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Federal Government Girls College Owerri • View topic - Modern Racism?

Modern Racism?

Discuss your favorite sports or teams: Soccer, NFL, NBA, MLB, Volley-ball and a lot more

Modern Racism?

Postby dubem » Sat Mar 29, 2008 12:04 pm

LeBron James Vogue cover criticized
By MEGAN K. SCOTT, Associated Press Writer
Mar 24, 7:18 pm EDT

Buzz Up PrintNEW YORK - When Vogue announced its April cover starring LeBron James and Gisele Bundchen, the magazine noted with some fanfare that James was the first black man to grace its cover.

But the image is stirring up controversy, with some commentators decrying the photo as perpetuating racial stereotypes. James strikes what some see as a gorilla-like pose, baring his teeth, with one hand dribbling a ball and the other around Bundchen’s tiny waist.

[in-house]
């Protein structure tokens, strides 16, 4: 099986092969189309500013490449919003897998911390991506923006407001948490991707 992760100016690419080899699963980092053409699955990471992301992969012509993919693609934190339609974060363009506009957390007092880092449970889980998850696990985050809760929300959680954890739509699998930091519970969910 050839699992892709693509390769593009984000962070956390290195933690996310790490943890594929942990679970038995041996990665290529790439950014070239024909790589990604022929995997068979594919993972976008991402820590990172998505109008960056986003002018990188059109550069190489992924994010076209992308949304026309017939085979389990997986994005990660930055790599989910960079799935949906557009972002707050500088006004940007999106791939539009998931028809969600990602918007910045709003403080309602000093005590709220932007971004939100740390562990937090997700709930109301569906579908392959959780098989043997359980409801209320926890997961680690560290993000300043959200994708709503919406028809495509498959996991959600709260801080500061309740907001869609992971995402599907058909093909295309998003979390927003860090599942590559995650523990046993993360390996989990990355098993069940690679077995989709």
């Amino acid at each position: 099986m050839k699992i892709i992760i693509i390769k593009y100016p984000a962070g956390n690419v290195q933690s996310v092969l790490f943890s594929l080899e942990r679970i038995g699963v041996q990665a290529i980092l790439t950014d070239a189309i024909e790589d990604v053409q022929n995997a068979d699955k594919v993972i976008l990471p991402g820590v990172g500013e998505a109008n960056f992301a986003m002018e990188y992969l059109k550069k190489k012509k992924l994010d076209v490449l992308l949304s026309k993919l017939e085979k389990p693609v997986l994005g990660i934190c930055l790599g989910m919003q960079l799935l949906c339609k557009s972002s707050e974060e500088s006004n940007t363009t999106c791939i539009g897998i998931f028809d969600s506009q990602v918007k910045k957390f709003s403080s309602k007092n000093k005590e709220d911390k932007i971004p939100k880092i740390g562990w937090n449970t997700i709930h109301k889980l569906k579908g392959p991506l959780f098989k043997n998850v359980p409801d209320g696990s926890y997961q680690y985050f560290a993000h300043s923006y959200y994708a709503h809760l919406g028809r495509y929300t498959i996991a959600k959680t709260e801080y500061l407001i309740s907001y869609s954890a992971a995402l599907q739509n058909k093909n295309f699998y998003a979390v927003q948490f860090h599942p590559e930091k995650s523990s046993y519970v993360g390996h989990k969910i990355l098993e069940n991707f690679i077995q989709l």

It’s an image some have likened to “King Kong” and Fay Wray.

“It conjures up this idea of a dangerous black man,” said Tamara Walker, 29, of Philadelphia.

Photographer Annie Leibovitz shot the 6-foot-9 NBA star and the 5-foot-11 Brazilian model for the cover and an inside spread. Vogue spokesman Patrick O’Connell said the magazine “sought to celebrate two superstars at the top of their game” for the magazine’s annual issue devoted to size and shape.

“We think Lebron James and Gisele Bundchen look beautiful together and we are honored to have them on the cover,” he said.

James told The (Cleveland) Plain Dealer he was pleased with the cover, saying he was “just showing a little emotion.”

“Everything my name is on is going to be criticized in a good way or bad way,” James told the paper. “Who cares what anyone says?”

But magazine analyst Samir Husni believes the photo was deliberately provocative, adding that it “screams King Kong.” Considering Vogue’s influential history, he said, covers are not something that the magazine does in a rush.